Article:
"It is very important that parents refrain from physical punishment as it can have long-lasting impacts," Gustavo Carlo says in a press release. The University of Missouri professor is behind a study recently published in Developmental Psychology that looked at the long-term ramifications of spanking and other forms of physical discipline.
While previous studies have shown spanking can have negative effects on child development in the short term, Carlo's study found children who faced physical discipline in infancy could continue to see negative effects into their teen years.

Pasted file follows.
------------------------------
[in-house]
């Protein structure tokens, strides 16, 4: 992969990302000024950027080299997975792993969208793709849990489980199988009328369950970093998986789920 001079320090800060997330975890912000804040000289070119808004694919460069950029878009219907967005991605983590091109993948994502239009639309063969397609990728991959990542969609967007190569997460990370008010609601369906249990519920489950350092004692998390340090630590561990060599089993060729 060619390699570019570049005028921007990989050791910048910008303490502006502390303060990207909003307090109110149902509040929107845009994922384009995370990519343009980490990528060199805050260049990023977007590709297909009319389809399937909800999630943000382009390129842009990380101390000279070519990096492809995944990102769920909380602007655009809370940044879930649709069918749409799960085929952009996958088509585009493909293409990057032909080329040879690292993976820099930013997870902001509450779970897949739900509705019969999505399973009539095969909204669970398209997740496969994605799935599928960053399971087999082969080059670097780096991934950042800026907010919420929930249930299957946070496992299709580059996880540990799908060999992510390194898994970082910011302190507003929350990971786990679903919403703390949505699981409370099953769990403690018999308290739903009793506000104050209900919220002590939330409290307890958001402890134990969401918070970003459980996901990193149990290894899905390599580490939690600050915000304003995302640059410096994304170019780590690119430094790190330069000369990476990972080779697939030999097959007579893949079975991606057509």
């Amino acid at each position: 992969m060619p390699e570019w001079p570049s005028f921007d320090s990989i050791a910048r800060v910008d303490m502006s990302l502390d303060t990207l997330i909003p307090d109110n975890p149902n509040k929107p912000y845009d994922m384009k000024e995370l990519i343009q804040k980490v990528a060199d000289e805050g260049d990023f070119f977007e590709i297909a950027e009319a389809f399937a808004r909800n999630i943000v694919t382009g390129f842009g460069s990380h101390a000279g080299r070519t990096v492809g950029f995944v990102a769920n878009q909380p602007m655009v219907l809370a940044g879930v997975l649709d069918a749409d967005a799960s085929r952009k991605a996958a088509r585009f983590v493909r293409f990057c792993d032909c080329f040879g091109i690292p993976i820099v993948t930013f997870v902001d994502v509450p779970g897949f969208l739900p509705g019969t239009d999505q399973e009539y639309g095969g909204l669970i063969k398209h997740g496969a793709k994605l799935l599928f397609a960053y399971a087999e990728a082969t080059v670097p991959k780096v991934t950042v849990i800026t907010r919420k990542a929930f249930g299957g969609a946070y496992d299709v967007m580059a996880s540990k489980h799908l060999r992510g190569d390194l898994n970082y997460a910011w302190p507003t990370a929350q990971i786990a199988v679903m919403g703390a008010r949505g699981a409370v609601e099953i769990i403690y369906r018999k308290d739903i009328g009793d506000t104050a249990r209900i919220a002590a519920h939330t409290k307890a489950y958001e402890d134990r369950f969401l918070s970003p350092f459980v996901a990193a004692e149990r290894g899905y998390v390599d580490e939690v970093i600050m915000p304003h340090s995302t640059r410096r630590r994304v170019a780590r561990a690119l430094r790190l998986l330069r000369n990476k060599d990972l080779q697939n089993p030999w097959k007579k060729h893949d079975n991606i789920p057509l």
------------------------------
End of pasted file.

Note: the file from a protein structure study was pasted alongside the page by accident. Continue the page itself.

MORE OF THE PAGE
The study looked at data from 1,840 mothers and children. Information was collected on children at 15 months old, 25 months old, and in fifth grade.
The study found that African-American children who were severely punished at 15 months were more likely to be delinquent and aggressive in fifth grade. They were also less likely to help others.
However, the study didn't find the same link in European-American children. "Our findings show how parents treat their children at a young age, particularly African-American children, significantly impacts their behavior," Carlo says.
(Alabama schools paddled 19,000 kids in a single school year.)
This article originally appeared on Newser: Spanking an Infant Changes Behavior as Teen